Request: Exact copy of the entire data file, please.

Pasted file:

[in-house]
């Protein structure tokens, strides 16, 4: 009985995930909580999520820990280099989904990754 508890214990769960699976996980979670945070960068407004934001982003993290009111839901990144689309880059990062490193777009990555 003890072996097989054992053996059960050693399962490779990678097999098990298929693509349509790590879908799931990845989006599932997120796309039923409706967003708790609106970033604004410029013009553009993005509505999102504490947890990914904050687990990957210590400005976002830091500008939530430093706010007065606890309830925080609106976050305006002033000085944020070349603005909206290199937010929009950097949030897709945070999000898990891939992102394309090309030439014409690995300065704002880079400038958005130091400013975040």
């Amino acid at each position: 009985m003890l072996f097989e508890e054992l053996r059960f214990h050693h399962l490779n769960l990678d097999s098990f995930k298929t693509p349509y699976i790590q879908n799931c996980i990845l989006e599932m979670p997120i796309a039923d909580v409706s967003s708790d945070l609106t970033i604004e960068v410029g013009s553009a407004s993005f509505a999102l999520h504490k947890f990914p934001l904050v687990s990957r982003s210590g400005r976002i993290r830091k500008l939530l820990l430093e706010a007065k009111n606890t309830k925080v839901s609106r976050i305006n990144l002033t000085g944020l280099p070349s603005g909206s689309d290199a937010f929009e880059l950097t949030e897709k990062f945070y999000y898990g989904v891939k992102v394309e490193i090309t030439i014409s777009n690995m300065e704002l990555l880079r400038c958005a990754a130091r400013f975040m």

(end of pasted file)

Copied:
[in-house]
């Protein structure tokens, strides 16, 4: 009985995930909580999520820990280099989904990754 508890214990769960699976996980979670945070960068407004934001982003993290009111839901990144689309880059990062490193777009990555 003890072996097989054992053996059960050693399962490779990678097999098990298929693509349509790590879908799931990845989006599932997120796309039923409706967003708790609106970033604004410029013009553009993005509505999102504490947890990914904050687990990957210590400005976002830091500008939530430093706010007065606890309830925080609106976050305006002033000085944020070349603005909206290199937010929009950097949030897709945070999000898990891939992102394309090309030439014409690995300065704002880079400038958005130091400013975040």
């Amino acid at each position: 009985m003890l072996f097989e508890e054992l053996r059960f214990h050693h399962l490779n769960l990678d097999s098990f995930k298929t693509p349509y699976i790590q879908n799931c996980i990845l989006e599932m979670p997120i796309a039923d909580v409706s967003s708790d945070l609106t970033i604004e960068v410029g013009s553009a407004s993005f509505a999102l999520h504490k947890f990914p934001l904050v687990s990957r982003s210590g400005r976002i993290r830091k500008l939530l820990l430093e706010a007065k009111n606890t309830k925080v839901s609106r976050i305006n990144l002033t000085g944020l280099p070349s603005g909206s689309d290199a937010f929009e880059l950097t949030e897709k990062f945070y999000y898990g989904v891939k992102v394309e490193i090309t030439i014409s777009n690995m300065e704002l990555l880079r400038c958005a990754a130091r400013f975040m």